I write from Santa Fe, New Mexico, where with the amazing Judge Paul Grimm, I have the enviable annual task of addressing employment law specialists about e-discovery at a venerable ALI CLE event called Current Developments in Employment Law. Here, at the charming La Fonda Hotel, I am just a steps away from 109 East Palace Street, the portal through which all civilian scientists and their families passed on their way to nearby Los Alamos. Today, Los Alamos is world famous for the role it played in the creation of the atomic bomb; but back in 1943, Los Alamos was the most closely guarded secret in the world. You couldn’t even send mail there. All communications came addressed to “Box 1663, Santa Fe, New Mexico.”
When in Los Alamos, I always visit a little gem called the Norris E. Bradbury Science Museum. The Bradbury has incomparable exhibits exploring the lives of the many ordinary and extraordinary people who changed the world at an old ranch school in the high desert. It’s also a great place to get up close and personal with a nuclear warhead. Admission is free.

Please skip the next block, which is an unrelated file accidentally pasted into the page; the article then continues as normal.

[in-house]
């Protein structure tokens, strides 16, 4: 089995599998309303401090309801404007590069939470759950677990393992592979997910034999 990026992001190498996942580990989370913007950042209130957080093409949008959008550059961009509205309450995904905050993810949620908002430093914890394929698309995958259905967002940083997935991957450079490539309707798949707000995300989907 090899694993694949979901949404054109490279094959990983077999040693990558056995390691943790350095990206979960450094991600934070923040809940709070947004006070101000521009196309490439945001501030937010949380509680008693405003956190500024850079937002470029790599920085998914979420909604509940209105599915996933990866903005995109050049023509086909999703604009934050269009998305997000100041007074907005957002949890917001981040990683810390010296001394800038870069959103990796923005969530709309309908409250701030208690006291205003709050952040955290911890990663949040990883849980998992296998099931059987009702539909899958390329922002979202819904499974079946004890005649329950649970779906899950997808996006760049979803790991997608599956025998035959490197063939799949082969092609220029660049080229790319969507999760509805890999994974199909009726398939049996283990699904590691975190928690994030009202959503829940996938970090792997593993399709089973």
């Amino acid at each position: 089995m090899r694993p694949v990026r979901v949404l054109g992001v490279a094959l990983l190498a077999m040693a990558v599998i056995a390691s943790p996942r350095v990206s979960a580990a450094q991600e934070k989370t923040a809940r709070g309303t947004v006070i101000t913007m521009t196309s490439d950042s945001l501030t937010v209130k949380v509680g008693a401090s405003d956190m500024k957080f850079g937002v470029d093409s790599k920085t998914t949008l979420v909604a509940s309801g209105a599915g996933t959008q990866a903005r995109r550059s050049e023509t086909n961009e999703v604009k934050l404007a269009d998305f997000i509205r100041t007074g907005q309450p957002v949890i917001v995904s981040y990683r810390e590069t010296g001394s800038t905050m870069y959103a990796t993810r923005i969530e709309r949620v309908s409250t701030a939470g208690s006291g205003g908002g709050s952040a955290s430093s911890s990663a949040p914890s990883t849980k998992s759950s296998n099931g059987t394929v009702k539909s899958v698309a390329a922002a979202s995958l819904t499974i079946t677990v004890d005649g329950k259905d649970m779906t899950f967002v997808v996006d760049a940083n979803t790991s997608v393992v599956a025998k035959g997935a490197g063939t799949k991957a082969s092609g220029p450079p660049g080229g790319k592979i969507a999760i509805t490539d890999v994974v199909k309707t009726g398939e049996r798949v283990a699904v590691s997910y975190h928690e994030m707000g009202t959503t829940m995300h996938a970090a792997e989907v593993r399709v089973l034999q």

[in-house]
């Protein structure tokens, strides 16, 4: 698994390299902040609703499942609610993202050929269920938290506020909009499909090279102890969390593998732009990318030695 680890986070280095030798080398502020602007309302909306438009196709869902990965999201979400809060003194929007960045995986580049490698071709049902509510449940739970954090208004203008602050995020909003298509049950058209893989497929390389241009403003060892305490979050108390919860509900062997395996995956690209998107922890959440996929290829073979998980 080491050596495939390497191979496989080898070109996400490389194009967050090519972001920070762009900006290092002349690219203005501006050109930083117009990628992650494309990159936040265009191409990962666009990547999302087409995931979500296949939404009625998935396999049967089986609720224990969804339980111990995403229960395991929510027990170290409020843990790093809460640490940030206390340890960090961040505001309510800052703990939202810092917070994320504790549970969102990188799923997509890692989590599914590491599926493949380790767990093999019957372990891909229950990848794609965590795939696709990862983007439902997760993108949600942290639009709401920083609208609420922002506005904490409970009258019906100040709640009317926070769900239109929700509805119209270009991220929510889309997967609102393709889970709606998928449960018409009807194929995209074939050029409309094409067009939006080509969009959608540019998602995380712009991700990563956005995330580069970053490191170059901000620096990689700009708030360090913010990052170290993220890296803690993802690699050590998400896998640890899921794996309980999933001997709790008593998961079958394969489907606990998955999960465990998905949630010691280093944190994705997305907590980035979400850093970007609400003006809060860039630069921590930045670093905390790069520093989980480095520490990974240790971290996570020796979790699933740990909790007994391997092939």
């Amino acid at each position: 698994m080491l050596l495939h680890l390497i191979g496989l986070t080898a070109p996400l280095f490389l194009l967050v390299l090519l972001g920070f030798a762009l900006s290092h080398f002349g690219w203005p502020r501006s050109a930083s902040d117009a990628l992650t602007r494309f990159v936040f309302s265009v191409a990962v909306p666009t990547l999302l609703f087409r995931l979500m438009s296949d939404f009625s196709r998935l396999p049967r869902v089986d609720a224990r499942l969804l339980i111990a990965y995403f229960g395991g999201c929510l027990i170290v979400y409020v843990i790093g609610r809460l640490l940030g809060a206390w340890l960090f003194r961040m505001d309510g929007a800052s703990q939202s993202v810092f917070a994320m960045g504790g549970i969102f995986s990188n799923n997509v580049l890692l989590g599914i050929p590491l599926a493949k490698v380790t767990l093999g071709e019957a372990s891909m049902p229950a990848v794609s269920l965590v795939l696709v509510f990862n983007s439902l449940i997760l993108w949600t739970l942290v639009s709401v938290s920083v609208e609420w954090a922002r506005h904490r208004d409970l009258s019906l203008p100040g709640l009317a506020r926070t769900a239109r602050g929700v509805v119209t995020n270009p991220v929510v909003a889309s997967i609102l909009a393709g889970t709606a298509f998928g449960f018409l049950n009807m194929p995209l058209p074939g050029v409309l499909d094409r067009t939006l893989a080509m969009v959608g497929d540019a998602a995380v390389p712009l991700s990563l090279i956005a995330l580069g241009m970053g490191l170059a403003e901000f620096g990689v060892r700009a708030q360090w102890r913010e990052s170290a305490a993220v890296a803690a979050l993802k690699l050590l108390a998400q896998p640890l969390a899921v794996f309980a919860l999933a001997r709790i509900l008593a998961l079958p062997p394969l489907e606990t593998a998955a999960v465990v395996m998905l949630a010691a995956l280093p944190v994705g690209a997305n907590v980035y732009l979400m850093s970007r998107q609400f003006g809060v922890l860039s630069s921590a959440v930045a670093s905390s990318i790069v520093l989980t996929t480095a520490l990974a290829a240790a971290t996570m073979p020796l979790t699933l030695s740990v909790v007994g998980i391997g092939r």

It will come as no surprise that I am very fond of computers. But, you may be surprised to learn that computers played a big part in the development of the first Los Alamos A-bombs code named Fat Man and Little Boy. Los Alamos had the finest computers that money could buy. Why am I so enamored of computers from that long-ago era? Check out this clip from the new television series, Manhattan, to find out.
They sure don’t make ‘em like they used to.